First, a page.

Mortgage brokers must leverage tech to strike first
Although they still lag behind the rest of the mortgage industry, brokers are embracing advancements in technology in ways that could help build their business.
The rise of broker-focused tech should bring growth to the wholesale market share, with some forecasts calling for it to double in the next year. Brokers now have the tools at their fingertips to allow borrowers to do more on a self-service basis. It's just a matter of using them correctly and creating efficiencies.
"To be cheaper, better, faster, you have to see everything that’s happening and process it in a different way," Kevin Peranio, chief lending officer at Paramount Residential Mortgage Group, said during a panel discussion at Digital Mortgage in Las Vegas. "The vast majority of consumers don’t shop around when finding a mortgage broker, so it's very important that you get to them first."
Securing a borrower is only the first step for a broker. Being able to walk customers through the process and answer their questions is paramount to a seamless transaction.
"What I see right now is a lot of lag time and delays because of confusion," Samir Dedhia, principal at SD Capital Funding Corp, said during the panel discussion. "You have first-time homebuyers coming on and not really understanding the concepts fully. They're not doing this transaction every day like we are. This isn't like buying something on Amazon. They need us to guide them through the process."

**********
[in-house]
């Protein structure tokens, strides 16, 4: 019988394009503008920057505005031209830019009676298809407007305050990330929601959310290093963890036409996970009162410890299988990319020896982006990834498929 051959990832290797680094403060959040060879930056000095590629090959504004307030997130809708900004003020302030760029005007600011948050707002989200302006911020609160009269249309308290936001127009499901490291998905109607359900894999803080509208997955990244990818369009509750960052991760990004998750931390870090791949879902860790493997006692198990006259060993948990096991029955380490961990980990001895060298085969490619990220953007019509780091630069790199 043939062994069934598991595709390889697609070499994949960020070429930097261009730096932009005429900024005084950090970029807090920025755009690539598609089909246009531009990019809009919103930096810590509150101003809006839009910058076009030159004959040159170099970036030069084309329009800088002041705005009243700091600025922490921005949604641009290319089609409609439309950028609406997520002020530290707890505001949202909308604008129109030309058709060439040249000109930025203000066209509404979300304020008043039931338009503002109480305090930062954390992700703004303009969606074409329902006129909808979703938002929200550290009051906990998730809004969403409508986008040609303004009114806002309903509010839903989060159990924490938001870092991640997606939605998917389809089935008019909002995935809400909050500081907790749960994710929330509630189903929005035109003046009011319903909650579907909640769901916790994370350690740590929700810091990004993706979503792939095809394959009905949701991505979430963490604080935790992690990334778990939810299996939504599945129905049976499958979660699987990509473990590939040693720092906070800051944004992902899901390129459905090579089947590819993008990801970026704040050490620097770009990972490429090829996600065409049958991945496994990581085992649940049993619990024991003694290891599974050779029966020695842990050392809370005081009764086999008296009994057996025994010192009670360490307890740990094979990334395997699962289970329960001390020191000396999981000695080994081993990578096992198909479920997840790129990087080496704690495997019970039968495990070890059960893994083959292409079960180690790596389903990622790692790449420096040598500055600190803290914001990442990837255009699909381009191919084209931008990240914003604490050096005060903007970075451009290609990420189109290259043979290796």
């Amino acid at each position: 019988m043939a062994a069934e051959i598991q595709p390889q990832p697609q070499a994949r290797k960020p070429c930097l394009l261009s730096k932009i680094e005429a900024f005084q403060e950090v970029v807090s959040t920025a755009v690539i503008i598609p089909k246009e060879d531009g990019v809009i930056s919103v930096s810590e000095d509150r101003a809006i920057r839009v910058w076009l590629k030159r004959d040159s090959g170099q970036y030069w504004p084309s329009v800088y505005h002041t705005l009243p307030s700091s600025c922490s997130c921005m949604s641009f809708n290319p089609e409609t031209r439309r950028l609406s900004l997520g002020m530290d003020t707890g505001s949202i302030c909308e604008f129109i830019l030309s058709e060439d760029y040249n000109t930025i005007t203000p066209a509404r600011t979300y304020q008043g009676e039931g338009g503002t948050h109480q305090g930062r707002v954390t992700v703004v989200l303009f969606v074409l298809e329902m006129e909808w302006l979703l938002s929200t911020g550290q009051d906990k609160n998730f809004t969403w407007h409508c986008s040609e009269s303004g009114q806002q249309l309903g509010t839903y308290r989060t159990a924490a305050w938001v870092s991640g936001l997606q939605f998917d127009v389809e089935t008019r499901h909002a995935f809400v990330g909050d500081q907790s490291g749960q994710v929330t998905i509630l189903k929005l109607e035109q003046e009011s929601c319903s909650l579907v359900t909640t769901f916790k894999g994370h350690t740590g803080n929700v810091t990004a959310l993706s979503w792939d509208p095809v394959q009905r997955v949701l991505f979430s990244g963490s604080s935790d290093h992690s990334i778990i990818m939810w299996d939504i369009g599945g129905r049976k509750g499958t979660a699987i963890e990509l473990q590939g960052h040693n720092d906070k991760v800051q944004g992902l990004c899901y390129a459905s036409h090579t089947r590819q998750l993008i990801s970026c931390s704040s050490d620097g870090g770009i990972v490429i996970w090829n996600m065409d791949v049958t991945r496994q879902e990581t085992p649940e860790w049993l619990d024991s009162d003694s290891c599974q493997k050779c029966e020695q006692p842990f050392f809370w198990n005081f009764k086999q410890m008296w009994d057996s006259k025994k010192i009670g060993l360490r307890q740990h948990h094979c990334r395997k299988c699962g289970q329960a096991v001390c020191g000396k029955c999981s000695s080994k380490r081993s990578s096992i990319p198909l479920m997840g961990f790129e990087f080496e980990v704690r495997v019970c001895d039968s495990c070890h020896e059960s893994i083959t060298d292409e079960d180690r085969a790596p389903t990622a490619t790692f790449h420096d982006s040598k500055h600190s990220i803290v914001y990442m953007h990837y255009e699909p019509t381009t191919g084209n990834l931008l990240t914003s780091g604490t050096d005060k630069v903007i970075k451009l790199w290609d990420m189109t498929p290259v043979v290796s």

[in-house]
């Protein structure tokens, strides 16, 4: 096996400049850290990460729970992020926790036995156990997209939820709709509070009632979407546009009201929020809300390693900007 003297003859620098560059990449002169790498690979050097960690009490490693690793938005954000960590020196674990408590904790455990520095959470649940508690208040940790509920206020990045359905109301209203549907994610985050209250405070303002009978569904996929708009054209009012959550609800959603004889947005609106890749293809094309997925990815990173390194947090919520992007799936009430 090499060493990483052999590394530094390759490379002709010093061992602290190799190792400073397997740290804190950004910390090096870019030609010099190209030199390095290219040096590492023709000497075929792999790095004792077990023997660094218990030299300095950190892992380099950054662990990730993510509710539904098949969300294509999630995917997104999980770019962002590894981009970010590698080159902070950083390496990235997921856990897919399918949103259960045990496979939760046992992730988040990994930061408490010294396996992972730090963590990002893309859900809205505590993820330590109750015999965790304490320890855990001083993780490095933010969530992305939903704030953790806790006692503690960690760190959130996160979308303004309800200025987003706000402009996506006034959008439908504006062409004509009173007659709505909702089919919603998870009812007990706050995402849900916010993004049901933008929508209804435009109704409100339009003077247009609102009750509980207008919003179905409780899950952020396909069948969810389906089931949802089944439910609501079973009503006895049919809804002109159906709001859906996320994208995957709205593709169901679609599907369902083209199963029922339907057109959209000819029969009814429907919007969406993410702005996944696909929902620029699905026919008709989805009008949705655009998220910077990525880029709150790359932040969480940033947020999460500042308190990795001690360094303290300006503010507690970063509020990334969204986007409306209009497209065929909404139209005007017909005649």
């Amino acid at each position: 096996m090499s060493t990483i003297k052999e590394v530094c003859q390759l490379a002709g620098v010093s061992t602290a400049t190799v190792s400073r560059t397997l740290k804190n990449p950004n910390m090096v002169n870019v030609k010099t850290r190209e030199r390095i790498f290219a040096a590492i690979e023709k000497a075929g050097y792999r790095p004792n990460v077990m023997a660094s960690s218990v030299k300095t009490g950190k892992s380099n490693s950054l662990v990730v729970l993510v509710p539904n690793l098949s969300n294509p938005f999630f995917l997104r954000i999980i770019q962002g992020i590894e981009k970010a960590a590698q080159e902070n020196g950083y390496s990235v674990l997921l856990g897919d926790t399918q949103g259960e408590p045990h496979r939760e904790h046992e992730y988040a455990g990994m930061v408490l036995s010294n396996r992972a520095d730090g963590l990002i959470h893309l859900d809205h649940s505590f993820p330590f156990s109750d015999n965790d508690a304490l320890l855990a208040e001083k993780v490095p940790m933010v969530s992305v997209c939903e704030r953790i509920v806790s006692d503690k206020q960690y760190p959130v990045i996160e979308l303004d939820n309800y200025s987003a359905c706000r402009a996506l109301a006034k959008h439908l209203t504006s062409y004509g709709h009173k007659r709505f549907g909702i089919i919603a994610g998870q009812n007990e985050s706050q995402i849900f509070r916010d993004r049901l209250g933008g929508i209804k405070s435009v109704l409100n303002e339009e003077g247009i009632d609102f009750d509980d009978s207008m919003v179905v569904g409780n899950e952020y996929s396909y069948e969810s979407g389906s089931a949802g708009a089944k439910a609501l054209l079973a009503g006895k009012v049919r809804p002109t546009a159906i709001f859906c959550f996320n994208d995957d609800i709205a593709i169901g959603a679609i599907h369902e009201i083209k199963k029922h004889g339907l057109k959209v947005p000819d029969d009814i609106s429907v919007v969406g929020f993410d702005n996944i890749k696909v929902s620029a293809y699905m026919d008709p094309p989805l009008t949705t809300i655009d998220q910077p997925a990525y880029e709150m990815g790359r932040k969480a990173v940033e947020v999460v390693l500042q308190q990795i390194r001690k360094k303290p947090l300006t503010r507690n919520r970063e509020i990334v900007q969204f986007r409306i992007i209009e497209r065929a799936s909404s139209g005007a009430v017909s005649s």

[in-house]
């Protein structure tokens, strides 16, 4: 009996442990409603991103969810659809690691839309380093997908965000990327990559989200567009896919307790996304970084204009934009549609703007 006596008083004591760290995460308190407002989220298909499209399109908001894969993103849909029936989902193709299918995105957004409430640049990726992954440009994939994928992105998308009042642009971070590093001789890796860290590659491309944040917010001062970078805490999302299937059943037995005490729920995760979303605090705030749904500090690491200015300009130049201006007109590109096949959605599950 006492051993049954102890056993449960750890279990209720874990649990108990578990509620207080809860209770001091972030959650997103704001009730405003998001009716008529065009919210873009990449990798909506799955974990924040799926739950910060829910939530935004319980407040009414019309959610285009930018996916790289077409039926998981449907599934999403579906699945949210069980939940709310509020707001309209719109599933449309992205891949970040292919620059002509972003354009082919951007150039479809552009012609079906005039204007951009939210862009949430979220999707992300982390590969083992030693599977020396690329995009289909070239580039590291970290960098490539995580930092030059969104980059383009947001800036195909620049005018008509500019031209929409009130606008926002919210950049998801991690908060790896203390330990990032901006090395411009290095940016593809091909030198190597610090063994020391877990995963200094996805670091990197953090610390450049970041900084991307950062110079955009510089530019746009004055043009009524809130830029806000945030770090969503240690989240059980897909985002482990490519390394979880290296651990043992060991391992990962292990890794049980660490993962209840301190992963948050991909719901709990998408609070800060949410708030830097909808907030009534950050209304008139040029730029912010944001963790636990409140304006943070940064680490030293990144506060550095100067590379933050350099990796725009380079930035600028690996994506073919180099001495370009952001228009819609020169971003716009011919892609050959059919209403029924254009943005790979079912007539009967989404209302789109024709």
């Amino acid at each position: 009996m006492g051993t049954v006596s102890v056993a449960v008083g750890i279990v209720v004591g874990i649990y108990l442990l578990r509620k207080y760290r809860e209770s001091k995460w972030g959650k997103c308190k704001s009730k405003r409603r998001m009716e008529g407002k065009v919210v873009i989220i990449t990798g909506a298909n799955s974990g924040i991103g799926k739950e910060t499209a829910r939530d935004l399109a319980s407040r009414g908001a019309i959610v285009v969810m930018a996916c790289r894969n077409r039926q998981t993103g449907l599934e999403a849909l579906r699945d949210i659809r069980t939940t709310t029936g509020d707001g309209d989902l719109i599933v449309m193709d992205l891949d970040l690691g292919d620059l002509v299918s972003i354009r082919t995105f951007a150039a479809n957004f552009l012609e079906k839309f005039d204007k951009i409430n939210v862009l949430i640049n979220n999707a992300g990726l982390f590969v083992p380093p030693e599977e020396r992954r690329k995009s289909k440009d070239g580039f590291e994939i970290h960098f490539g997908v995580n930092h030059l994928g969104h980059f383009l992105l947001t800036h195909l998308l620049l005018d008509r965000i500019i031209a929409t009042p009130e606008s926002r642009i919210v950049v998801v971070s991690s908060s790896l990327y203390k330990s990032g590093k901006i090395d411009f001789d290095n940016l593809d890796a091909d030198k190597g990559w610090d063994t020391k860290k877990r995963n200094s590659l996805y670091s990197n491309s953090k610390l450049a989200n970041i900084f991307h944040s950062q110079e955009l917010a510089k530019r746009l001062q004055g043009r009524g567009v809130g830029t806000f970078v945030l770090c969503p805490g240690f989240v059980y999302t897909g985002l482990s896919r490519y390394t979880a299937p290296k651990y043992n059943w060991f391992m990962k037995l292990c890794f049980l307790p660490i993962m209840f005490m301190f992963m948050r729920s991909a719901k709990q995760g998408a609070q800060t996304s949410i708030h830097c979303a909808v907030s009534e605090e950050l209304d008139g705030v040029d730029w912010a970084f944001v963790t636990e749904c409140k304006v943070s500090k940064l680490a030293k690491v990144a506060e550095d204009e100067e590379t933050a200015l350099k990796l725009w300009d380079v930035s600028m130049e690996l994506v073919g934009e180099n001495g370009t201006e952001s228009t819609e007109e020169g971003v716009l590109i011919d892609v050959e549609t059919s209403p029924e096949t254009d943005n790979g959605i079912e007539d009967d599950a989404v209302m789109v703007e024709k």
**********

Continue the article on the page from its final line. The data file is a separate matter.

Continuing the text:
The front end of the sales funnel has the most development. Closing the technology gap would require work in the middle all the way to the end of the loan process.
"One of the biggest things I haven't seen anyone do well is continuing the communication process after the origination is over," Katie Sweeney, senior vice president of strategy at Arrive, told attendees at the meeting. "We focus a lot on how to make that initial transaction efficient and effective, but brokers haven’t always been great at what happens next and retaining those customers."
The answer seems to be where a lot of companies in the industry have been setting their sights: a single, end-to-end platform for all the players to congregate.
"The benefit of technology right now is it's customizable, the processes we have currently in place highlight the self-service," Dedhia said. "One piece that would really help the industry is a collaborative platform for all the parties involved, so they can communicate and figure out what's going on."